BWMG member Iain Carruthers-Jones writes about his experiences of volunteering on our work parties.
Bark, bark, bark, bark! I come to and wake with a sigh. It’s the six o’clock dog. He’s loving his walk in the Water Meadows and seems to be just barking. Unfortunately, my bedroom window is within 25 yards of the path alongside the Linnet where he and his human companion walk and I have no option but to enjoy his joy too. To be fair, it’s not always 6 o’clock. Sometimes it is 6.15 and sometimes he has been either fitted with a silencer or his owner is running late and has not the time to walk Barky.
Why does the dog bark then? There’s no other dogs; no reciprocal barking. Anthropomorphising, I guess it’s just joie de vivre. Have you walked through the Water Meadows in the early morning? If I were a dog, I would probably bark as well. It’s lovely, especially when the sun is coming up and you can see the spiders’ webs and the grass glistening with dew. Perhaps because of its long history, it is easy to pick up a sense of peace and serenity. What was it like for the monks coming to the Crankles all those years ago?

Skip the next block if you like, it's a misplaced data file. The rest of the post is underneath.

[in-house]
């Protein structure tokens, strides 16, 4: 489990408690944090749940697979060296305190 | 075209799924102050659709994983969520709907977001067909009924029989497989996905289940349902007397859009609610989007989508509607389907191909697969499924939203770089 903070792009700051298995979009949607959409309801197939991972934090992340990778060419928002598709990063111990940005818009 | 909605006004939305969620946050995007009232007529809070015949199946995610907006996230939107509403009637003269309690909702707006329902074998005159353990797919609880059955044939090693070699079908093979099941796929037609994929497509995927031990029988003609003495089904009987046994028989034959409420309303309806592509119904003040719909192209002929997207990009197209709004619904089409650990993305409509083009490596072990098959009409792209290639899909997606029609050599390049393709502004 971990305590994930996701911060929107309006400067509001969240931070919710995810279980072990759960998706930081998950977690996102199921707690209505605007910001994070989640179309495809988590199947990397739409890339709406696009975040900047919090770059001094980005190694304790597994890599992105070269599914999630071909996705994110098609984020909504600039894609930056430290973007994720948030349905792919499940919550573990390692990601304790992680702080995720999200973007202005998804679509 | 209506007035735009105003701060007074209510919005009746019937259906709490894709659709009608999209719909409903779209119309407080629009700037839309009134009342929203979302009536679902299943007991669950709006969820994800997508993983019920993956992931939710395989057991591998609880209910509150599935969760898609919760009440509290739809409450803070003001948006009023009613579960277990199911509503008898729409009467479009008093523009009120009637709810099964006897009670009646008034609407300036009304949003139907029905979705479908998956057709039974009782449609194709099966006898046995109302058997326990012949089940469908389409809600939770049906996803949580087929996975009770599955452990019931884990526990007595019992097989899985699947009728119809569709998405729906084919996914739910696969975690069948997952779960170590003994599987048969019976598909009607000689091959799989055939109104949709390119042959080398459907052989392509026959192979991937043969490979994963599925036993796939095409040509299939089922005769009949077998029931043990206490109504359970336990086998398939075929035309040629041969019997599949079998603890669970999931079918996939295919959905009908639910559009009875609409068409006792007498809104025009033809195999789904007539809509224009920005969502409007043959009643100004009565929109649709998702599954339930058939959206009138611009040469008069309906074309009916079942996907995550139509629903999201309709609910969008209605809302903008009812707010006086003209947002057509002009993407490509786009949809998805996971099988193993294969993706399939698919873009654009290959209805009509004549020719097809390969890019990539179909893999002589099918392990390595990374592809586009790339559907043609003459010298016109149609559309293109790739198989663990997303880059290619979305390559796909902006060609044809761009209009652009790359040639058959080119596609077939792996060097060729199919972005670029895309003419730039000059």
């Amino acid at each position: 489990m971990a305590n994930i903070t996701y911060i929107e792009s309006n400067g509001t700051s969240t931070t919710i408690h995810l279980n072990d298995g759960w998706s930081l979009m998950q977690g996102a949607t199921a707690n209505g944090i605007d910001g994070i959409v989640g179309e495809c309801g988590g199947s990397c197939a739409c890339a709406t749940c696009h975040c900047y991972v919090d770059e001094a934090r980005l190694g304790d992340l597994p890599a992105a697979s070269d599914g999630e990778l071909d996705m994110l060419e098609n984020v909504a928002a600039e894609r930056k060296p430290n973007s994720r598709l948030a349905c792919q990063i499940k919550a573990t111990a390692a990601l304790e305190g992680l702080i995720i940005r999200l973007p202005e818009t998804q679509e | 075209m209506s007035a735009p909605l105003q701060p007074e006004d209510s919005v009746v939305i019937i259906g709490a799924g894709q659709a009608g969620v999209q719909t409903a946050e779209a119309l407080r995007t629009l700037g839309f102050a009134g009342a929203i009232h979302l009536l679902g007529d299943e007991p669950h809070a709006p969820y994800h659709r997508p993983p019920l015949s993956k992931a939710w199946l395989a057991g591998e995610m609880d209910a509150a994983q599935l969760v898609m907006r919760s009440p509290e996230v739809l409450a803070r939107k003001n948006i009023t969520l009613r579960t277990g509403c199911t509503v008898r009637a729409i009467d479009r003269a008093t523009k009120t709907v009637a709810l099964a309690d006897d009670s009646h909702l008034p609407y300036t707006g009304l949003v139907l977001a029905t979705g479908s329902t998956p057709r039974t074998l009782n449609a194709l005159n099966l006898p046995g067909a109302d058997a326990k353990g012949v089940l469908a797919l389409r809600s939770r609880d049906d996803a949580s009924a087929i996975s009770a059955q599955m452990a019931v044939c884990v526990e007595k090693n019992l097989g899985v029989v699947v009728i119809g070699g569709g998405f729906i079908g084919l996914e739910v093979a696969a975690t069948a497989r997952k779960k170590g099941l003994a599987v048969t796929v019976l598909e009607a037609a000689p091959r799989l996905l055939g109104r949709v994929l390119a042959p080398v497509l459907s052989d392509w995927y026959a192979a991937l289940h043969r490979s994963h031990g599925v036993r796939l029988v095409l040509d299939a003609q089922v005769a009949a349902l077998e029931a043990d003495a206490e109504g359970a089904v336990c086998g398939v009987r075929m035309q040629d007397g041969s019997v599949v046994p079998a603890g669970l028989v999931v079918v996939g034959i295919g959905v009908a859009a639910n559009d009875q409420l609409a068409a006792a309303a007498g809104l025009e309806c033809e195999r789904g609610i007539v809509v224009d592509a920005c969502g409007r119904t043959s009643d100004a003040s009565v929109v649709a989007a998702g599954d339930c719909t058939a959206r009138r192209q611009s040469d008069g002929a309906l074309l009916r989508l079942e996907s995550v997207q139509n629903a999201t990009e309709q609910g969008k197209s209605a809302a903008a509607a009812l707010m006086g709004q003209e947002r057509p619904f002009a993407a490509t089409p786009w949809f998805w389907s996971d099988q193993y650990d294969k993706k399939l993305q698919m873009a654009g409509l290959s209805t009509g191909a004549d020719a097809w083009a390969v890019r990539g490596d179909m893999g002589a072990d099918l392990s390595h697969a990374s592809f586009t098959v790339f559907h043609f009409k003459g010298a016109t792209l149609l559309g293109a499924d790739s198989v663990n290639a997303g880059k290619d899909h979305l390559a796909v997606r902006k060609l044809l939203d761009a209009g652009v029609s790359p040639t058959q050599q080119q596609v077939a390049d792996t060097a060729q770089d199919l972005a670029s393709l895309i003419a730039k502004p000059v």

As a member of the Bury Water Meadows Group, soon hopefully to become a registered charity, one is supportive of the restoration of the Water Meadows and the two rivers, the Lark and the Linnet. Some Members have committed to go a step further and become part of the volunteer groups who help actively to manage the vegetation and the rivers. This work is done in association with the council under the leadership of Jillian Macready.
It might be interesting to update all Water Meadows Group members on the work being done by the volunteers. Perhaps it will encourage some members to become volunteers as well? That would be wonderful. So this is the first of a number of fairly regular posts. New (and young) blood would be great but all are welcome; there is so much we can do.
The two recent working parties’ output was clear to see. The first (Sunday, 8th September) concentrated on cutting back the faded meadow which had flowered in the Crankles. The second (Saturday, 21st September) involved the gathering up the cut vegetation, as much as possible, that had hopefully shed its seed back into the meadow as well as having dried out in the two weeks since the first working party. A second group worked in No Mans Meadow starting to clear thistles and nettles. Both days were hot, and it was thirsty work. The “tea breaks” were very welcome, especially since cake was on offer. There was a great sense of camaraderie (the chat and laughter level was high) and a sense of achievement was palpable. Thank you to all who took part.